Through the first 48 hours of the period, returning to school was the most popular option for non-college seniors. The draft is guaranteed to be at least 20 rounds in 2021, and players stand to receive significantly more than $20,000 if they return to school and get drafted in future years.

Bonus slots for players drafted in rounds 6-10 ranged from $142,200 to $402,000 in 2019. Players drafted after the 10th round can sign for up to $125,000 without their bonus counting against a team’s bonus pool. With the NCAA granting an extra year of eligibility to all spring sports athletes—a college junior this year will still be considered a college junior next year—most non-seniors could return to school without having to worry about losing leverage in future negotiations.

For college seniors, the dynamic was different. Most would have received bonuses of $20,000 or less if they were picked in a typical draft anyway. As such, they made up the vast majority of nondrafted free agent signees.

In the first 48 hours of the signing period, 54 of the 101 players who signed were college seniors, redshirt seniors or graduate students. Another 10 players were redshirt juniors who had completed four years of college and, in some cases, finished their degrees. In all, just over 63 percent of nondrafted free agents signed in the first two days had completed four years of college.

Comparatively, only seven high school players and three junior college players signed in the same time frame.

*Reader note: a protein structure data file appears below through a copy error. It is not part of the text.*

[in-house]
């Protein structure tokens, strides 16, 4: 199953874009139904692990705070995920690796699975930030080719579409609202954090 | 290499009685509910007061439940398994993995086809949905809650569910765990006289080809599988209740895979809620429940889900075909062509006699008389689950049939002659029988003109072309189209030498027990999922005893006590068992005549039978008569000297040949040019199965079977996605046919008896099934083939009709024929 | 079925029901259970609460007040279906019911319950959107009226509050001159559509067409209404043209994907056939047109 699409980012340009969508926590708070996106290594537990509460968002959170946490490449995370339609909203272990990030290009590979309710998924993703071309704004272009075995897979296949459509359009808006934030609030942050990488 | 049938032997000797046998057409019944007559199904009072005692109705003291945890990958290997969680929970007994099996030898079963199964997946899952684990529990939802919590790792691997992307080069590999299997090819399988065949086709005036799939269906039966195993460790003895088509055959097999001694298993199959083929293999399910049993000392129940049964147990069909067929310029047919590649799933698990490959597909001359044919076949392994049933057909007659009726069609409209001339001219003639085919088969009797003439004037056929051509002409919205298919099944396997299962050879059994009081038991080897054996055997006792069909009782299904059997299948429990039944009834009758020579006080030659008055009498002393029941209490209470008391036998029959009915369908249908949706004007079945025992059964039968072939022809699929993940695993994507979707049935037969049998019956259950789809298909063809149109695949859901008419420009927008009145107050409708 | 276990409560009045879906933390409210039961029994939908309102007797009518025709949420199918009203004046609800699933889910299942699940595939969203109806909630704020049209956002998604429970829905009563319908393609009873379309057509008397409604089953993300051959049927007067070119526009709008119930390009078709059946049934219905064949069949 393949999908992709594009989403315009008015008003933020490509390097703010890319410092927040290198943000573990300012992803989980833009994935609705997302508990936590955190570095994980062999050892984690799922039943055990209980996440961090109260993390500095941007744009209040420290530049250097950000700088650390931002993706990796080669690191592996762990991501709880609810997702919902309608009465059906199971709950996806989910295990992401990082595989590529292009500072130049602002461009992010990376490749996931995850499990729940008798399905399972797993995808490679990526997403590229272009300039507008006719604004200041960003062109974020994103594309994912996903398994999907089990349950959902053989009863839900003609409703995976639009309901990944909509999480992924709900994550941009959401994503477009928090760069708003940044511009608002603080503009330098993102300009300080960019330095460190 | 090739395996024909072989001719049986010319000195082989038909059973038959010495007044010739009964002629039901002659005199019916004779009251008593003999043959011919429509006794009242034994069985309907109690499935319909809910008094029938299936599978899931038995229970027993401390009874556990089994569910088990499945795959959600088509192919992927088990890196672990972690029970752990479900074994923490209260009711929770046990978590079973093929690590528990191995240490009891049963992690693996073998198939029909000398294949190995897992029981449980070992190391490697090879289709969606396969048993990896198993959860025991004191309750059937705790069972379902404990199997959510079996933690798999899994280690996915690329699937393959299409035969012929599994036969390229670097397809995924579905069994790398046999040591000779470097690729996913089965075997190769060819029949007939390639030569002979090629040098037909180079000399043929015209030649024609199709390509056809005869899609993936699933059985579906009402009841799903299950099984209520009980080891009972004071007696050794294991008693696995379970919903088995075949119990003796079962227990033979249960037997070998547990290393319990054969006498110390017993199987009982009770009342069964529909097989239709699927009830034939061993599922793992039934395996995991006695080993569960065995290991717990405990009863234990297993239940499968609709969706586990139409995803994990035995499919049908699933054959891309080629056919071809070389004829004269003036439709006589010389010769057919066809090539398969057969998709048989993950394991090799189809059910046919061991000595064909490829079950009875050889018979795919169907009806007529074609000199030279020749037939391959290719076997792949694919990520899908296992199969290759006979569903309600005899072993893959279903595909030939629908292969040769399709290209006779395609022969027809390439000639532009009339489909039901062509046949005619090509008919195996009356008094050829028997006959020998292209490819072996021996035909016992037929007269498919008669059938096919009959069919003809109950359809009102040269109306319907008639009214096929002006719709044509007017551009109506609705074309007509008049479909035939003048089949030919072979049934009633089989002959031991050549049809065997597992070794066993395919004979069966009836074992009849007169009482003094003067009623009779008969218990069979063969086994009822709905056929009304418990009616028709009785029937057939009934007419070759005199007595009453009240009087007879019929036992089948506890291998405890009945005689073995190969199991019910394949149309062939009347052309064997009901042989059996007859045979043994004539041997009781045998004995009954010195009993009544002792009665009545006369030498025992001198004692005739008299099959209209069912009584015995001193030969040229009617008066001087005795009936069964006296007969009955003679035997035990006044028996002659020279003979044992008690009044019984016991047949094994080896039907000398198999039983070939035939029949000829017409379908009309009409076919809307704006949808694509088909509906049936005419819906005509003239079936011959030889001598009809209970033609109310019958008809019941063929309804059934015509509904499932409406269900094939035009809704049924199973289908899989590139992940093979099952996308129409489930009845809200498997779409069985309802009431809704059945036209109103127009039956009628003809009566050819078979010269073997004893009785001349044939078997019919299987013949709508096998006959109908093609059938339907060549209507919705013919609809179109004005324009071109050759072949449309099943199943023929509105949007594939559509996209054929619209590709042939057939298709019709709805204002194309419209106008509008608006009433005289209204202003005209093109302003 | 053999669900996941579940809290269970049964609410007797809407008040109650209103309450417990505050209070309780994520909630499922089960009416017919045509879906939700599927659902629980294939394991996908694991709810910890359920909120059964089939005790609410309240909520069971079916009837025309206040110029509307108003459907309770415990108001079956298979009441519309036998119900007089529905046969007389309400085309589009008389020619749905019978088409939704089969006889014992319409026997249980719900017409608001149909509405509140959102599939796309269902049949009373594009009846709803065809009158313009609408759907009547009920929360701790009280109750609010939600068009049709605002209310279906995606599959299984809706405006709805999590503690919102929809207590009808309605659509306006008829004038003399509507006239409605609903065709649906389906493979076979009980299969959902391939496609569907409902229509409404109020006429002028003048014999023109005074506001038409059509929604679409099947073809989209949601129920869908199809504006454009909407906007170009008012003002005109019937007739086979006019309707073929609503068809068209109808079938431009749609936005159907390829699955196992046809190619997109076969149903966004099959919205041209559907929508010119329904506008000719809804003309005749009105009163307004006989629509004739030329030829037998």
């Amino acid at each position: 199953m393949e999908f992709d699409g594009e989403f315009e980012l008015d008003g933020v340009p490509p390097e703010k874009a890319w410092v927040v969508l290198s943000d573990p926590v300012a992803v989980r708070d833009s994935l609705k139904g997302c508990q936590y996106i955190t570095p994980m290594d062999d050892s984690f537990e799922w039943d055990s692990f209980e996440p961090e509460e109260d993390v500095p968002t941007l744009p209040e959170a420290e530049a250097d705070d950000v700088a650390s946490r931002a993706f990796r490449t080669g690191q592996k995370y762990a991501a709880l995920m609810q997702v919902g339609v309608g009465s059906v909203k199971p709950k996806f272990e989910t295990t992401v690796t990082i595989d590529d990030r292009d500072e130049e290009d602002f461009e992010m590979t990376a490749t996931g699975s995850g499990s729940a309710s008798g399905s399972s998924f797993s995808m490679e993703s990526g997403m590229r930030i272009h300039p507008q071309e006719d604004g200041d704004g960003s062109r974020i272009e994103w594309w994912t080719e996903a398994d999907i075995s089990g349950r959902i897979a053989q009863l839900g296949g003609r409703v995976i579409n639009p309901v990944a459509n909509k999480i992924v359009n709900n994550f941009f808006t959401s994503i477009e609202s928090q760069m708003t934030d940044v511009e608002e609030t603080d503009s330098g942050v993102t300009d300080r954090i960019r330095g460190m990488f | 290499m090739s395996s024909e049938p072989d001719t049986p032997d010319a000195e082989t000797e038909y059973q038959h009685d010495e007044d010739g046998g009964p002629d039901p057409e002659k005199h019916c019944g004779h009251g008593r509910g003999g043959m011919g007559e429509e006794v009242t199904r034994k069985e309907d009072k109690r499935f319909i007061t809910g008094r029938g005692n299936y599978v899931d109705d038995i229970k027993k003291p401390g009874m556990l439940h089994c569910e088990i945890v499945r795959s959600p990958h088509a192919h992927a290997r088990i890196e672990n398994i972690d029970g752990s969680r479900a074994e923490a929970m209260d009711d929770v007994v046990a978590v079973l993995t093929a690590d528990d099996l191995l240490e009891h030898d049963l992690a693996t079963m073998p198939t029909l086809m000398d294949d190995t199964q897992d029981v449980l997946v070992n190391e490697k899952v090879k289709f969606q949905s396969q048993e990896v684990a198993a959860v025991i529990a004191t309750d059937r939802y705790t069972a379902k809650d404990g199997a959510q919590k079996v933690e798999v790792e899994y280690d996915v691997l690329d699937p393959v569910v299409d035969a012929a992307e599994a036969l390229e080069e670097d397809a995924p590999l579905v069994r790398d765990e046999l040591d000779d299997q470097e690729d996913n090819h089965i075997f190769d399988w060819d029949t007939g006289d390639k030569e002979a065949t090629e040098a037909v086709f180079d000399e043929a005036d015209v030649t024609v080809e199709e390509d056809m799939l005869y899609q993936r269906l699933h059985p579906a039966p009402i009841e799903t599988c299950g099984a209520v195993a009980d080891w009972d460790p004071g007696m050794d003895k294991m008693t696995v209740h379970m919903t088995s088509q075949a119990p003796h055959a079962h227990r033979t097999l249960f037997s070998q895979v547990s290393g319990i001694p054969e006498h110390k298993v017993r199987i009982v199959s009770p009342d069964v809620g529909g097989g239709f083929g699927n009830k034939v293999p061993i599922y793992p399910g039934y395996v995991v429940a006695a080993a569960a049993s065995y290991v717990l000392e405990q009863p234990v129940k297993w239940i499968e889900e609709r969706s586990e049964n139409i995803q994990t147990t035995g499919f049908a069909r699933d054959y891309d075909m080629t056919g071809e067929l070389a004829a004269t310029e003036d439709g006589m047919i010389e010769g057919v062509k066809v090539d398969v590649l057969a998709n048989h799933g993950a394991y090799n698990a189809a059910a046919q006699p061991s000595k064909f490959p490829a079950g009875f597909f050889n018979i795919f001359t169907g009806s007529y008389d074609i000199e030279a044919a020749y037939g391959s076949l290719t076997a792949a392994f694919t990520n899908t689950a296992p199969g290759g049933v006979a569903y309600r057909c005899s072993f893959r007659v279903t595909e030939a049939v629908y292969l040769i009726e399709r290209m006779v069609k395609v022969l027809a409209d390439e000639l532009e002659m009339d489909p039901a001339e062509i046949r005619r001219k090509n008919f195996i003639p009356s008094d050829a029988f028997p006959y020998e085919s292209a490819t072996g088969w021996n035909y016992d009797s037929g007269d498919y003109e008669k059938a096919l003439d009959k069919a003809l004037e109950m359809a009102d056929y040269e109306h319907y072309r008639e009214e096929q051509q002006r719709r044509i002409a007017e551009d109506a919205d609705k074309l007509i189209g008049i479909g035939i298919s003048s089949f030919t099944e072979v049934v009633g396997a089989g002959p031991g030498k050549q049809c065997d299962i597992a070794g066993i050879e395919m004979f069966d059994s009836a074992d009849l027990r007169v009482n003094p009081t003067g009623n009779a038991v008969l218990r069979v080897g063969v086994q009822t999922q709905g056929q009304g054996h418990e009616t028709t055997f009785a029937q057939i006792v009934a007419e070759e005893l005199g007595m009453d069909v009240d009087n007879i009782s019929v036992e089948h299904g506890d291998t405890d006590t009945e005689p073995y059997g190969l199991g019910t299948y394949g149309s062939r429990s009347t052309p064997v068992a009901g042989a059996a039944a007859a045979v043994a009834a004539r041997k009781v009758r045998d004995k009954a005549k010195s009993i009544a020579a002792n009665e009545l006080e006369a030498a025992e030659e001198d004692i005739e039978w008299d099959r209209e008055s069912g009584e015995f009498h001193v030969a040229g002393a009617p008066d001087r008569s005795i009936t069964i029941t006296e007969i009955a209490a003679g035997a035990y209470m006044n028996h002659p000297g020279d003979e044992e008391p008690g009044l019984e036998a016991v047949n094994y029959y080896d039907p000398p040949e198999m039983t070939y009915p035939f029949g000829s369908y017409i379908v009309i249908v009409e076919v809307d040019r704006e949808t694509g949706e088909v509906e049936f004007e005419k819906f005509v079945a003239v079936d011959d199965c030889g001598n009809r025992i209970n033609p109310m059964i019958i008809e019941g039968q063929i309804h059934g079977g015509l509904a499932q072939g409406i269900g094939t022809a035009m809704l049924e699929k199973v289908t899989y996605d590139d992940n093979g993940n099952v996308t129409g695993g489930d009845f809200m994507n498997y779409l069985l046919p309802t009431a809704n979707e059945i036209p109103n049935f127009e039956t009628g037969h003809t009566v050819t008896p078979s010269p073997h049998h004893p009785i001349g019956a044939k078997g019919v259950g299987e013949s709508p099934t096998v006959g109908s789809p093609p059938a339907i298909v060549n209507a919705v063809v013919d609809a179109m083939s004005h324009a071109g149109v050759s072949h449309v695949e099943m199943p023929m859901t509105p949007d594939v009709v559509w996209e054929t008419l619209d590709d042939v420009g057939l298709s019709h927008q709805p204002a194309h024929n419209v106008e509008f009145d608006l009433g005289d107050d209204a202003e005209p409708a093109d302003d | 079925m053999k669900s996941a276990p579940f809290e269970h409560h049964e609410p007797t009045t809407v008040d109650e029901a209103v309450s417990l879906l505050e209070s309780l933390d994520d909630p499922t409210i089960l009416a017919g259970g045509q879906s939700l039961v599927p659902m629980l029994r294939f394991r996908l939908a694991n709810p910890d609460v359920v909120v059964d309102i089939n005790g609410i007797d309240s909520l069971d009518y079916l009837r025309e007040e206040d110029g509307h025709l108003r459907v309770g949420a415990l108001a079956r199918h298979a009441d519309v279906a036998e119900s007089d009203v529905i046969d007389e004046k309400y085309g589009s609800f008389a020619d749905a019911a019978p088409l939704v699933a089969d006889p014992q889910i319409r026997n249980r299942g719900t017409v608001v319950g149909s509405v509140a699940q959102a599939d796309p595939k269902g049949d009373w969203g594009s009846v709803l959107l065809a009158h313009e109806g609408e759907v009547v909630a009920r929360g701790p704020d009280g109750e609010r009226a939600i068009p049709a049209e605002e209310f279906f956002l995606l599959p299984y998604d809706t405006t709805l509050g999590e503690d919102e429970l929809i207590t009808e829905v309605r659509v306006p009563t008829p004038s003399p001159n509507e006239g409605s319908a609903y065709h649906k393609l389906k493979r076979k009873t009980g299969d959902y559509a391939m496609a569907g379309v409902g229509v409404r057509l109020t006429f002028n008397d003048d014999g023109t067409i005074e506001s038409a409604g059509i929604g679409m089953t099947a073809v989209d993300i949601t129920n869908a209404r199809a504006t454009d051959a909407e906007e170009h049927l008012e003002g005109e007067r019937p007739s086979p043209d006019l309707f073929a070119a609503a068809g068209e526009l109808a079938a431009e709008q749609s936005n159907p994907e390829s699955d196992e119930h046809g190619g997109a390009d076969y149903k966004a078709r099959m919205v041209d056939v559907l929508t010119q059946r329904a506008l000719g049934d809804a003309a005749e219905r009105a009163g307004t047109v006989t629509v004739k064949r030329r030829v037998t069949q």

Among those who signed, a genuine opportunity to advance was the greatest determining factor in which team they chose. Stories of players turning down teams who made extravagant pitches to sign with others who made less gaudy presentations but had weaker farm systems—and thus fewer potential roadblocks to their ascent—were the talk of scouting departments in the opening days of the period.


Through the first two days, the Red Sox (No. 20 farm system) had the most nondrafted free agent signees with 10. The Cubs (No. 22) and Reds (No. 28) were tied for second with nine.

The Royals (No. 18) signed five players who ranked among BA’s Top 500 draft prospects, more than any other team. The Phillies (No. 26) and Brewers (No. 30) signed the highest-ranked players aside from the Royals.

In Emshoff’s case, the fact the Royals had only one catcher ranked among their Top 30 Prospects was a key factor in his decision to pick Kansas City.

“At the end of the day my objective, and this should be for every player, is not to just sign,” he said. “The objective is to be a major league baseball player and get to the top. That was my look at it.”

Not every part of the process has been positive for players.

Representatives from three major agencies confirmed at least four teams were offering nondrafted players, as well as a few drafted players, contracts for 2021 rather than 2020. By doing so, teams delay when those players become eligible for minor league free agency by one year.

It is an unusual practice that is not industry standard and has aroused anger from agents around the game. Teams normally sign draft picks and nondrafted signees to contracts for the current season so they can immediately send them out to their minor league affiliates to play. But with the minor league season postponed indefinitely, some clubs are attempting to sign players to 2021 contracts so they don’t lose a year of team control in a potentially lost development year.

The signing period is far from over.

Nondrafted free agents are not subject to the same Aug. 1 signing deadline as drafted players. They are eligible to sign until they return to school or seven days before the start of the 2021 draft, whichever occurs first.

Whenever the dust settles and the class is complete, it will have been the wildest, most memorable nondrafted free agent signing experience since the draft’s inception.